rot

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See also: Rot, rót, röt, rôt, and rōt

English[edit]

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Etymology[edit]

From Middle English rotten, roten, from Old English rotian (to rot, become corrupted, ulcerate, putrefy), from Proto-Germanic *rutōną (to rot), from Proto-Indo-European *reud- (to tear), from *reu- (to tear, dig, gather). Cognate with West Frisian rotsje (to rot), Dutch rotten (to rot), German rößen (to steep flax) and German verrotten (to rot), Icelandic rotna (to rot). See rotten.

Pronunciation[edit]

Verb[edit]

rot (third-person singular simple present rots, present participle rotting, simple past and past participle rotted)

  1. (intransitive) To suffer decomposition due to biological action, especially by fungi or bacteria.
    • Alexander Pope
      Fixed like a plant on his peculiar spot, / To draw nutrition, propagate, and rot.
  2. (intransitive) To decline in function or utility.
  3. (intransitive) To deteriorate in any way.
    I hope they all rot in prison for what they've done.
    • Macaulay
      Four of the sufferers were left to rot in irons.
    • Thackeray
      Rot, poor bachelor, in your club.
  4. (transitive) To make putrid; to cause to be wholly or partially decomposed by natural processes.
    to rot vegetable fiber
  5. (transitive) To expose, as flax, to a process of maceration, etc., for the purpose of separating the fiber; to ret.

Derived terms[edit]

Translations[edit]

Noun[edit]

rot (plural rots)

  1. The process of becoming rotten; putrefaction.
  2. Any of several diseases in which breakdown of tissue occurs.
    • Milton
      His cattle must of rot and murrain die.
  3. Verbal nonsense.

Synonyms[edit]

Anagrams[edit]


Catalan[edit]

Etymology[edit]

Latin ructus

Noun[edit]

rot m (plural rots)

  1. belcher

Dutch[edit]

Pronunciation[edit]

Adjective[edit]

rot (comparative rotter, superlative rotst)

  1. rotten, spoiled, decayed, putrid
  2. rotten, tedious, unkind, mean

Declension[edit]

Noun[edit]

rot n (plural rotten, diminutive rotje n)

  1. rot, something rotten, something rotting
  2. (military) a file (of men)

Derived terms[edit]

Anagrams[edit]


French[edit]

Etymology[edit]

From Latin ructus.

Pronunciation[edit]

Noun[edit]

rot m (plural rots)

  1. (colloquial) belch, burp

Synonyms[edit]

Related terms[edit]


Friulian[edit]

Etymology[edit]

From Latin ruptus.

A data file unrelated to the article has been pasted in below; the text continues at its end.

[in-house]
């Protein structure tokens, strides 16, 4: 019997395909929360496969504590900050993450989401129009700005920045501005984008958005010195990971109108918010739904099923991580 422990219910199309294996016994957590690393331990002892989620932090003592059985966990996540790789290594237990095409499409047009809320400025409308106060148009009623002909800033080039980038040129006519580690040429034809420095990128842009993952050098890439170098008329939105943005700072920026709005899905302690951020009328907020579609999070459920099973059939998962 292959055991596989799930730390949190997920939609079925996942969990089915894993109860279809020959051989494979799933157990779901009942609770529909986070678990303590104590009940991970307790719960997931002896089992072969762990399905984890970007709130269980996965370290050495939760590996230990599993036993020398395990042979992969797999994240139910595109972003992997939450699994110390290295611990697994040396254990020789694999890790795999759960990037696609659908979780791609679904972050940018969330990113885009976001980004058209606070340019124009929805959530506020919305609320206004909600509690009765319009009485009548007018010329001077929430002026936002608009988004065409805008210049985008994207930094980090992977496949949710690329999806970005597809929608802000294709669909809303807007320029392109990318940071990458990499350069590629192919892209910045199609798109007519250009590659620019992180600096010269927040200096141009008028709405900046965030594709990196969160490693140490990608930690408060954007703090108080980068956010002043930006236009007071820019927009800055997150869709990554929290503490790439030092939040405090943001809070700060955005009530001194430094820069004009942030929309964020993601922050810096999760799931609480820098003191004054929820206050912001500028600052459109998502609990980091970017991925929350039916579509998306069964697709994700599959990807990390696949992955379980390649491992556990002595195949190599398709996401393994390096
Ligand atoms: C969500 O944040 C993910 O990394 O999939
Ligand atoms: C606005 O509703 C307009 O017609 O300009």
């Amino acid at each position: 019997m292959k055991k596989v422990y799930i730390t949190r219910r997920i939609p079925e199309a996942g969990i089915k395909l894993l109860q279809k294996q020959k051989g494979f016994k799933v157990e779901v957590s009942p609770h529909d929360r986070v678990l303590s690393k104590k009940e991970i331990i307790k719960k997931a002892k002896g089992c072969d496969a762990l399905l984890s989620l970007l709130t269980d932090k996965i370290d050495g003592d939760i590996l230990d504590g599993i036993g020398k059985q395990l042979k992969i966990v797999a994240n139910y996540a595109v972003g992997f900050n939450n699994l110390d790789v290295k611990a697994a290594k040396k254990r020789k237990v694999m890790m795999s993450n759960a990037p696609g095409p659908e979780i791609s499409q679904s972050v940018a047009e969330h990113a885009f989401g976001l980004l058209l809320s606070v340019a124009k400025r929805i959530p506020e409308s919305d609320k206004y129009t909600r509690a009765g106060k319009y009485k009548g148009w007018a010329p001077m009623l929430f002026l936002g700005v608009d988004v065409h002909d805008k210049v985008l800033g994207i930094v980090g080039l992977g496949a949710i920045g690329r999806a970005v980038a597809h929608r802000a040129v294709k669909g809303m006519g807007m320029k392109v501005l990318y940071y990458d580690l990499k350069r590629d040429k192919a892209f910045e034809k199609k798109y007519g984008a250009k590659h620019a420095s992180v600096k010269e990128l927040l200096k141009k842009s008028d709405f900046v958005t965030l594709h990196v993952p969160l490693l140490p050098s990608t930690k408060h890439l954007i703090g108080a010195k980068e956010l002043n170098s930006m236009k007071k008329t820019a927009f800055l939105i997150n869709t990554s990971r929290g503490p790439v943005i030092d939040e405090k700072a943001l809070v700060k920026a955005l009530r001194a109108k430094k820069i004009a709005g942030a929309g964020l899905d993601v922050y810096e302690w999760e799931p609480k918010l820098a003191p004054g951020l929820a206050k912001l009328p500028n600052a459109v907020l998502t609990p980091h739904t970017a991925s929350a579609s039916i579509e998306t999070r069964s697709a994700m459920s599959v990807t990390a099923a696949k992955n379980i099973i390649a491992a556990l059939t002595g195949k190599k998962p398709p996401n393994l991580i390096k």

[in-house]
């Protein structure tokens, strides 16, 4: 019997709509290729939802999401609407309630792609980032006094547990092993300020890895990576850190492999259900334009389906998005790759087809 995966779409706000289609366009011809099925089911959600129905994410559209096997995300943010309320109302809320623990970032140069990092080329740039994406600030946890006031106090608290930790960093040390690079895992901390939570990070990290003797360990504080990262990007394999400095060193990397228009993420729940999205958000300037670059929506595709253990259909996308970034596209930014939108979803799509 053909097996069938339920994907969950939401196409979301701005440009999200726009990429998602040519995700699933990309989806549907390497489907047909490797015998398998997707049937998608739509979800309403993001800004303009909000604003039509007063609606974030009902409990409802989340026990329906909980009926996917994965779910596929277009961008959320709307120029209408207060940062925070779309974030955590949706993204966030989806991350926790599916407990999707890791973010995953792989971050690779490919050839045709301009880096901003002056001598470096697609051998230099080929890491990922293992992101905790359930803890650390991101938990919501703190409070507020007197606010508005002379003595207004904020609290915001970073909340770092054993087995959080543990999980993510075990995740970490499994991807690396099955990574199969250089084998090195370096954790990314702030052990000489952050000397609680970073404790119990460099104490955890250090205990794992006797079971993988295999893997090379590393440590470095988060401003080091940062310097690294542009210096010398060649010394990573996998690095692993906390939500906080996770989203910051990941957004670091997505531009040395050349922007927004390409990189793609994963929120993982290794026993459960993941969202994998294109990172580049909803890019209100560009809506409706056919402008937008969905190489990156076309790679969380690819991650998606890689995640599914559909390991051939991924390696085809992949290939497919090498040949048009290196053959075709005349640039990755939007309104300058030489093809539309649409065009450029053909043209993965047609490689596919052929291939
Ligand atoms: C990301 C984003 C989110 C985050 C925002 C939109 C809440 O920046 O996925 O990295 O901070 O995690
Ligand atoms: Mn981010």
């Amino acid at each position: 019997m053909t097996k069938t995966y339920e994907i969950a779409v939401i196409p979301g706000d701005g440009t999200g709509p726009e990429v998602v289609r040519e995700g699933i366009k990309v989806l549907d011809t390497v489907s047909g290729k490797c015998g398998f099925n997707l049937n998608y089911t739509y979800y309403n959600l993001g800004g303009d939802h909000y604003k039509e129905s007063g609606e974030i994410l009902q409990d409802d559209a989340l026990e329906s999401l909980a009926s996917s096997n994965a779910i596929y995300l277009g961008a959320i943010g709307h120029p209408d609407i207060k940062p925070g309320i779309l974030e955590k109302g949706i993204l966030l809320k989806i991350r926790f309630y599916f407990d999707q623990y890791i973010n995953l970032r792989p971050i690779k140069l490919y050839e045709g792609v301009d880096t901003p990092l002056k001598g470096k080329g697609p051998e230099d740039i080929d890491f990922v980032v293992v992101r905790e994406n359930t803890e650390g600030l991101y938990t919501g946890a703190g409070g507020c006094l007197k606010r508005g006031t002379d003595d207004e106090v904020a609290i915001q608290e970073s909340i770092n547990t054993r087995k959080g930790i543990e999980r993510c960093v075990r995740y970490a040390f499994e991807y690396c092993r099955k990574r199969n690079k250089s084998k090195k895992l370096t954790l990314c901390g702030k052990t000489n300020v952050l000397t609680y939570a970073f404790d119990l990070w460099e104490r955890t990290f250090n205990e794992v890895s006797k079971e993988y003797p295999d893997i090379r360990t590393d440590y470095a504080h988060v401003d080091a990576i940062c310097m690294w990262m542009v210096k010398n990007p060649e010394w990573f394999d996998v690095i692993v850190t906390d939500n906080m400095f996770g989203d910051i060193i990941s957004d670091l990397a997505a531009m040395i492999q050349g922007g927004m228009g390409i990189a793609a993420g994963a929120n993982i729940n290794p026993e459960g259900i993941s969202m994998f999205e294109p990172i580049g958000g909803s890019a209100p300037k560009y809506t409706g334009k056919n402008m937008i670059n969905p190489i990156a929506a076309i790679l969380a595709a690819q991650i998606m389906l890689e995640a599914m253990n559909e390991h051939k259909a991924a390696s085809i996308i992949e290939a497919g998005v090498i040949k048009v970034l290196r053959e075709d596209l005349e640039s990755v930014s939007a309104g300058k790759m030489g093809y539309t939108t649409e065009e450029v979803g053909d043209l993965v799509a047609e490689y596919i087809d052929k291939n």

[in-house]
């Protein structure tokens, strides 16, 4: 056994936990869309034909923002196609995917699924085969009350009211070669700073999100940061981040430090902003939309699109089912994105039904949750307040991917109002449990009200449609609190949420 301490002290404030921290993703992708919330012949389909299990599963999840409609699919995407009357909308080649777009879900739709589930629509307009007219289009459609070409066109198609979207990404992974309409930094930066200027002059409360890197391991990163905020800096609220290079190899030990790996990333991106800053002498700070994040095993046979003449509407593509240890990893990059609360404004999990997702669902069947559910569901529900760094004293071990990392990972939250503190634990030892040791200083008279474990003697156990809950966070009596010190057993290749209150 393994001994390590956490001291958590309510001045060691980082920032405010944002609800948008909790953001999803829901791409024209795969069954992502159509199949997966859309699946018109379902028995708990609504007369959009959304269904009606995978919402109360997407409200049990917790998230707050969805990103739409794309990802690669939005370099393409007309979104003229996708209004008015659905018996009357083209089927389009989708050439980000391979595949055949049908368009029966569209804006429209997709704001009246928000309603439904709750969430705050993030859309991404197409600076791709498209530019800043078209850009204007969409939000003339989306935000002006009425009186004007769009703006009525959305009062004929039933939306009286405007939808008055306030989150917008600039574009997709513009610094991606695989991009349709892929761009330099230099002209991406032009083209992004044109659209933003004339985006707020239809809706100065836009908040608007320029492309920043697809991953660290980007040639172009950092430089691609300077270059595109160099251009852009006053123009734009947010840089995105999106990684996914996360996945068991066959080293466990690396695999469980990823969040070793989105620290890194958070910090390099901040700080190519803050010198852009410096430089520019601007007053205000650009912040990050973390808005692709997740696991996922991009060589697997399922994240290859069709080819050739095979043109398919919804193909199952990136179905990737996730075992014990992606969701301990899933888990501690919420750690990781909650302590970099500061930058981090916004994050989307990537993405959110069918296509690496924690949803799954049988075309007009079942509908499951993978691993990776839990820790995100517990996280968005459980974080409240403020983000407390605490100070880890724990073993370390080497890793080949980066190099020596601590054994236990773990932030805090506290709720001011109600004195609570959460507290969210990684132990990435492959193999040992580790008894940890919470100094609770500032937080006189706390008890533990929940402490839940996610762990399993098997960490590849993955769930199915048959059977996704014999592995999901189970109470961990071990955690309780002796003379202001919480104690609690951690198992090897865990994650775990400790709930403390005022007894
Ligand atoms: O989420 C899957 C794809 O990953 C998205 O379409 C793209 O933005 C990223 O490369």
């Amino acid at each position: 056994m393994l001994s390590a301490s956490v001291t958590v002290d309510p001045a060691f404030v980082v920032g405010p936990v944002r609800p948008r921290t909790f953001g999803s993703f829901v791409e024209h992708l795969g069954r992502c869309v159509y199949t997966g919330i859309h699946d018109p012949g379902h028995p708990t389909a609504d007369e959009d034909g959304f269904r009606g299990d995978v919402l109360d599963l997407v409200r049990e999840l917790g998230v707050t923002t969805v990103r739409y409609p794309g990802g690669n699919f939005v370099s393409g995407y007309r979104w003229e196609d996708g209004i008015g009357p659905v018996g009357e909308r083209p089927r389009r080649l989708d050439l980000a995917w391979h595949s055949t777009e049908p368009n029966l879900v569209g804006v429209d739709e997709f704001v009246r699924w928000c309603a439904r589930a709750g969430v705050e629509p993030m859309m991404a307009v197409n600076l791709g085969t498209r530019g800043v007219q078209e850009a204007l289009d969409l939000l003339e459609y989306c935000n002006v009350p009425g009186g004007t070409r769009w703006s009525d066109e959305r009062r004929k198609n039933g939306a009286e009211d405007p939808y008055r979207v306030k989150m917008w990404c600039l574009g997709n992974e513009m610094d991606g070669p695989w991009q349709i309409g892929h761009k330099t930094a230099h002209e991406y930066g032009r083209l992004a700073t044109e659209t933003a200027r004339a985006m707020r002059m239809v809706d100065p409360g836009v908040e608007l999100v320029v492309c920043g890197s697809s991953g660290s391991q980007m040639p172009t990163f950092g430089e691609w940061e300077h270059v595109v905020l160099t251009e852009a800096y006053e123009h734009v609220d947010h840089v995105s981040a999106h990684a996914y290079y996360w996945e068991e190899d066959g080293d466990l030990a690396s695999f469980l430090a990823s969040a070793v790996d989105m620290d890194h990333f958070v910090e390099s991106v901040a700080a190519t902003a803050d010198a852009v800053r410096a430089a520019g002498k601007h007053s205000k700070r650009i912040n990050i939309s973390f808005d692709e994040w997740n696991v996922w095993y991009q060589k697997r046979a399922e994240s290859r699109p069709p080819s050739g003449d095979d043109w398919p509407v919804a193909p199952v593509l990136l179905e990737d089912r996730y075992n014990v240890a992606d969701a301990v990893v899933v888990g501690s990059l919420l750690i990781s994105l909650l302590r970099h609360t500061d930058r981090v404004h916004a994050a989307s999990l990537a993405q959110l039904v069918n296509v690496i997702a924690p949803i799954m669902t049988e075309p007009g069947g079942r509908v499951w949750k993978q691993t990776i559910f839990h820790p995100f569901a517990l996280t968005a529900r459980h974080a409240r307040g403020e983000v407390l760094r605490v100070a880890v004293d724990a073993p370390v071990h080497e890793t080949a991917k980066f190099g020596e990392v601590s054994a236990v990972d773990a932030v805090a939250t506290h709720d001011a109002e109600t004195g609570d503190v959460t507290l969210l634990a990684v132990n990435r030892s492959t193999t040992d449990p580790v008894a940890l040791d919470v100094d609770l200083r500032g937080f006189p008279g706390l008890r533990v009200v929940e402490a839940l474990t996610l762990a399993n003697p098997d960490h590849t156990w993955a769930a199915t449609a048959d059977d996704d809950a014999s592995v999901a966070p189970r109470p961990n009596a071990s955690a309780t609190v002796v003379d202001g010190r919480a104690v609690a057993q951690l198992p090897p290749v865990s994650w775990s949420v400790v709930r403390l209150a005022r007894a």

Adjective[edit]

rot (feminine rote)

  1. broken

Related terms[edit]

Derived terms[edit]


German[edit]

Alternative forms[edit]

Pronunciation[edit]

Etymology[edit]

From Middle High German rōt (red, red-haired), from Old High German rōt (red, scarlet, purple-red, brown-red, yellow-red), from Proto-Germanic *raudaz, from Proto-Indo-European *h₁rowdʰós, from *h₁rewdʰ-. Compare Low German root, rod, rot, Dutch rood, English red, West Frisian read, Danish rød.

Adjective[edit]

rot (comparative röter or roter, superlative am rötesten or rotesten)

  1. red
  2. red-haired (short for rothaarig)
  3. (politics) leftist; on the left of the political spectrum
  4. (politics, Germany) specifically, pertaining to the SPD (a large social democratic party in Germany) or Linke (a far-left political party in Germany)
  5. (historical, offensive) Indian (pertaining to the Native Americans)

Declension[edit]

declension with umlaut
declension without umlaut

Derived terms[edit]

Related terms[edit]


German Low German[edit]

Adjective[edit]

rot

  1. Alternative spelling of root.

Icelandic[edit]

Pronunciation[edit]

Etymology 1[edit]

Noun[edit]

rot n (genitive singular rots, no plural)

  1. unconsciousness, insensibility
Declension[edit]
Related terms[edit]

Etymology 2[edit]

Noun[edit]

rot n (genitive singular rots, nominative plural rot)

  1. rot, decay, putrefaction
Declension[edit]
Related terms[edit]

Lojban[edit]

Rafsi[edit]

rot

  1. rafsi of rotsu.

Norwegian[edit]

Verb[edit]

rot

  1. Imperative of rote.

Old High German[edit]

Etymology[edit]

From Proto-Germanic *raudaz (compare Old Saxon rōd, Old English rēad, Old Norse rauðr, Gothic 𐍂𐌰𐌿𐌸𐍃 (rauþs)), from Proto-Indo-European *h₁rowdʰós, from *h₁rewdʰ-.

Adjective[edit]

rōt

  1. red

Descendants[edit]


Swedish[edit]

Pronunciation[edit]

Noun[edit]

rot c

  1. root; the part of a plant under the surface.
  2. the part of a tooth extending into the bone holding the tooth in place
  3. source; an underlying cause
    Kärleken till pengar är roten till allt ont
    The love of money is the root of all evil
  4. (mathematics) of a number n, a positive number which, when raised to a specified power, yields n; the square root is understood if no power is specified
    Kubikroten ur 27 är 3
    The cube root of 27 is 3
    Multiplicera med roten ur 2
    Multiply by root 2
  5. (mathematics) a zero (of a function).
  6. (mathematics) a designated node in a tree.
  7. (mathematics) curl; a measure on how fast a vector field rotates: it can be described as the cross product of del and a given vectorial field
  8. (computing) root directory
  9. (philology) a word from which another word is derived.

Declension[edit]

Synonyms[edit]

See also[edit]


Tok Pisin[edit]

Etymology[edit]

English road

Noun[edit]

rot

  1. road, street
    • '2003, Mühlhäusler et al., Tok Pisin texts, John Benjamins Publishing Company, page 9:
      Planti liklik rot i stap long ailan hia.
      Many little roads exist on this island.

References[edit]

Tok Pisin texts: from the beginning to the present / edited by Peter Mühlhäusler, Thomas E. Dutton, Suzanne Romaine. / John Benjamins Publishing Company / Copyright 2003 / ISBN 90 272 4718 8 / page 106


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